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Ethiopian Government Lifts Telecom Ban on West Oromia Amid International Outcry

By Staff Reporter

Wollega-EthiopiaApril 1, 2020 (Ezega.com) -- The government of Ethiopia has lifted telephone and internet services ban it imposed on four zones in Wellega in Oromia regional state of western Ethiopia.

The government had suspended mobile phone networks, landlines, and internet services in western Oromia’s Kellem Wellega, West Wellega, and Horo Gudru Wellega zones since it launched a counterattack in mid last year against the rebel force known as “Shene.”

In a briefing on Tuesday, President of the Oromia region Shimeles Abdissa blamed the rebel group for the destruction of telecom infrastructures and facilities in the four zones and subsequent breakdown of communication services.

The president said the regional government has decided to restore the telecom services after the security threats in the four zones were solved.

However, deputy chief of staff of the national defense force Berhanu Jula last month admitted that the government intentionally cut the telecom services in a bid to conduct successful operations against the insurgents.

The government has accused members of the rebel Oromo Liberation Front (OLF) of killing, kidnapping and harassing innocent people and government officials in Qellem Wellega and surrounding areas in western Ethiopia.

The President stated that over the past few days he visited the Western and Eastern Wollega areas and held public discussions, which has led to the decision of lifting the telecom service ban.

Last weekend, the UN High Commission for Human Rights expressed its concerns over the sustained shut down of Internet and telephone lines in western Oromia amidst the spread of COVID-19.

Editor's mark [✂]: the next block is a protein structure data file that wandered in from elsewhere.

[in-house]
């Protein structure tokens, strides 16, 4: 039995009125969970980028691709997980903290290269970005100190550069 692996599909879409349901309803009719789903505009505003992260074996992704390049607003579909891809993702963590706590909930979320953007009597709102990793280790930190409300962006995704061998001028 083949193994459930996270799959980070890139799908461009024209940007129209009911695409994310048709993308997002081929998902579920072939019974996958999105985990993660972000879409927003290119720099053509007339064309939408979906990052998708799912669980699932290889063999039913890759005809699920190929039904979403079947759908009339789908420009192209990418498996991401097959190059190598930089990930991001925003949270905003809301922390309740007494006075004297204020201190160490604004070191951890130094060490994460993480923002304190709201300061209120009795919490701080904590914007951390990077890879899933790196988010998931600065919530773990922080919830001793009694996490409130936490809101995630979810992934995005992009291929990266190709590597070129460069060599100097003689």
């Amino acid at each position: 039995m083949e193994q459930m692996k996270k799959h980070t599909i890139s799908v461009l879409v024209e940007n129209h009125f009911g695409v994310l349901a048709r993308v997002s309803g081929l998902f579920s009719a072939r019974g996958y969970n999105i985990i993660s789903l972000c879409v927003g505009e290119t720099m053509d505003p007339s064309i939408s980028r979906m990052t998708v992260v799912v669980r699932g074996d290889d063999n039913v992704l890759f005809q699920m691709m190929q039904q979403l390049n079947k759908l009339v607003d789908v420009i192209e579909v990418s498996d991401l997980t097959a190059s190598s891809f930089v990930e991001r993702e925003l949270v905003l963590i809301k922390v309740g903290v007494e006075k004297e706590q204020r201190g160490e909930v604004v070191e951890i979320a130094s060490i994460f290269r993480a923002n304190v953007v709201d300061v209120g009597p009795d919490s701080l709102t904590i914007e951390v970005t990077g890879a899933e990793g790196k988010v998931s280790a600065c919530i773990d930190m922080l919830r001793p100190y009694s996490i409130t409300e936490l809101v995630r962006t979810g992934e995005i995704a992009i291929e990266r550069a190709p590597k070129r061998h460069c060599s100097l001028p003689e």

“We are very concerned by the continued communications shutdown in parts of Ethiopia, and more broadly call on all countries to ensure that everyone has ready and unhindered access to the internet and phone services, all the more in the context of the COVID-19 pandemic,” the Geneva-based UN Rights Commission said.

It mentioned Ethiopia imposed an Internet and communications blackout on 7 January, citing security concerns, blocking internet access and phone services in areas under federal military control – namely western Oromia’s Kellem Wellega, West Wellega, and the Horo Gudru Wellega zones.

The shutdown coincided with government military operations against the armed wing of the once-banned Oromo Liberation Front (OLF).

The statement noted that “over the course of the past year, the Ethiopian Government has shut down the internet on a number of occasions, affecting the lives and human rights of the Ethiopians resident in concerned areas: hampering their ability to share and access information or simply to maintain contact with loved ones.”

Human Rights Watch (HRW) also early March demanded the Ethiopian government to immediately lift the shutdown of internet and phone communications in the four zones.

HRW in a statement said the prolonged shutdown prevented families from communicating, disrupted life-saving services, and contributed to an information blackout during government counter-insurgency operations in the area.

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